China

Beijing bans funeral clothes-burning during Apec

This photo taken on April 4, 2011 shows a Chinese woman praying at the grave of a loved one at the Babaoshan cemetery in Beijing Image copyright AFP
Image caption The burning of clothes and other objects is a ritual to mourn the dead followed by many Chinese

Authorities in Beijing have banned the burning of dead relatives' clothes during the Asia Pacific Economic Co-operation (Apec) summit as an anti-pollution measure, local media report.

The traditional offering is made to ensure deceased loved ones can dress well in the afterlife.

Pollution in Beijing regularly reaches unhealthy levels.

Tight regulations are already in place on polluting factories, construction sites and car use in the capital.

The burning of clothes and other goods is practiced by many in China as part of a ritual to mourn the dead and provide for them in the afterlife.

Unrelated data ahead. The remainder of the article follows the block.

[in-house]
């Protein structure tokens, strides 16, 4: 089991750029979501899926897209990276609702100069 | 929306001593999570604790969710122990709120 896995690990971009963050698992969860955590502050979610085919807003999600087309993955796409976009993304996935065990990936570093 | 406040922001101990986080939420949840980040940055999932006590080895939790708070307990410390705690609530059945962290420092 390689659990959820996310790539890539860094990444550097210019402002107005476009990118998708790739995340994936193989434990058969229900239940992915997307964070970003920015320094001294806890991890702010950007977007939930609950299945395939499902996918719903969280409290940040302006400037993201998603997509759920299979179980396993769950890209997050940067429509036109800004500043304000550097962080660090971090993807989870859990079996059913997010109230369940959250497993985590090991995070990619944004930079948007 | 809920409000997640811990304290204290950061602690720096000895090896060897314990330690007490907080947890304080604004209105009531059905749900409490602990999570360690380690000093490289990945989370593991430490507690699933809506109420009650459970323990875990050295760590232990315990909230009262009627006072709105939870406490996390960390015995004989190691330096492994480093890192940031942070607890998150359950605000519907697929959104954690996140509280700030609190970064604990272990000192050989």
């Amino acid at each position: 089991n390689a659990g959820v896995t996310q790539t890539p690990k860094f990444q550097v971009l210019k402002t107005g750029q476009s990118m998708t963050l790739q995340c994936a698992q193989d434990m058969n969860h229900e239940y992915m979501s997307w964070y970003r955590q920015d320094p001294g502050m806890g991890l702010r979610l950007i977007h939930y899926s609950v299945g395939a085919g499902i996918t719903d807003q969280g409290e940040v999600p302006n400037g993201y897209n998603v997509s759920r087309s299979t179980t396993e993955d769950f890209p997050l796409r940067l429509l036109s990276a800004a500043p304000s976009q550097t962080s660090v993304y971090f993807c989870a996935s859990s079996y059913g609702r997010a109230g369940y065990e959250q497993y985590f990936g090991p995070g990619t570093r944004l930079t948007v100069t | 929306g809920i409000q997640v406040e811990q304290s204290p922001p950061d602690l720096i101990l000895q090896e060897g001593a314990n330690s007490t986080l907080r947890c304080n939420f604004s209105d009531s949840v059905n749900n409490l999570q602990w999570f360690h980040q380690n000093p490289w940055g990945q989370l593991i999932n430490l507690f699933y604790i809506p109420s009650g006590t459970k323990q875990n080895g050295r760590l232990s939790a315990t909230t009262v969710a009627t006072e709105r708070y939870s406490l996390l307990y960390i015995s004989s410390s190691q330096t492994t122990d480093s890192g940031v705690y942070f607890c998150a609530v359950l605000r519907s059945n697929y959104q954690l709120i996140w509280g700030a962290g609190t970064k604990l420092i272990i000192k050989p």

But a notice at Beijing's Babaoshan cemetery posted on 27 October said that "the incineration of the clothing of the deceased will be suspended" from 1 to 15 November due to Apec, said Beijing News.

The practise is a relatively small source of smoke compared to the heavy air pollution caused by the use of coal to generate electricity and power factories.

However, Chinese authorities have previously targeted these kinds of sources banning, for example, the use of street-side grills.

The Apec gathering of leaders from Asia Pacific nations including the US, Russia and Japan begins in Beijing on Wednesday.

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Media captionHalf marathon runner Chas Pope describes conditions in Beijing

Government workers in the city have been given an extended holiday, all construction work has been halted and half of all private vehicles have been banned from roads in an attempt to rein in pollution levels.

Hebei province which borders Beijing has also suspended productions at companies and construction sites, according to state-run media.

China Daily newspaper said on Tuesday that air quality had already improved.

Last month, thousands of thousands of participants in the 34th Beijing International Marathon ran wearing face masks because of heavy smog.

Estimates said that pollution had soared above the maximum recommended World Health Organization levels, forcing many runners to pull out.

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